All across coastal British Columbia right now lots of important little pink flowers are popping out to enjoy the spring sun. In many parts of the coast the flowers quite often herald the arrival of the rufous hummingbird as well as spring itself. These flowers, measuring approximately 3 or 4cm across, grow in bushes that can be quite thick and a little prickly and belong to the shrub known as the Salmonberry(Rubus spectabilis).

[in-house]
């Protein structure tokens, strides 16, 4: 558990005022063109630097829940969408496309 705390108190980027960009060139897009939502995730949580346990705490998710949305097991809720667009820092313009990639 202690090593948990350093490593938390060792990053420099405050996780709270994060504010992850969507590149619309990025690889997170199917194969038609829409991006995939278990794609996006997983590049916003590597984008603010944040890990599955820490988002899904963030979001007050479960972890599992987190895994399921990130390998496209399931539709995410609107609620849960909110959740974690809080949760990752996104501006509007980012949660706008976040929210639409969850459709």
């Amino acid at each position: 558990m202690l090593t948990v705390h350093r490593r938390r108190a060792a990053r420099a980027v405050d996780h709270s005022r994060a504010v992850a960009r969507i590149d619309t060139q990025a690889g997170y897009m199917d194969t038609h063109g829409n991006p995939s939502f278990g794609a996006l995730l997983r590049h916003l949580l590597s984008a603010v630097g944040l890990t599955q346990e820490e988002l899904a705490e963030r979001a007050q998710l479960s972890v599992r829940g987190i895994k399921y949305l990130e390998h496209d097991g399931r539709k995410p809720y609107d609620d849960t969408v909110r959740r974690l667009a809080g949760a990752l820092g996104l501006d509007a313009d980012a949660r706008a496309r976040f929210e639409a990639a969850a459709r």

I say it’s important because it produces one of the first berries of the summer to ripen and is a vital food source for a whole host of wildlife. The berries are also eaten by many people, especially coastal first nations, who named the plant because the cluster of berries reminded them of salmon eggs. The flower produces nectar which is heartily enjoyed by the hummingbirds, butterflies and bees too. Once the berries start to form they help feed several other bird species including thrushes and robins, along with small and large mammals such as foxes and bears.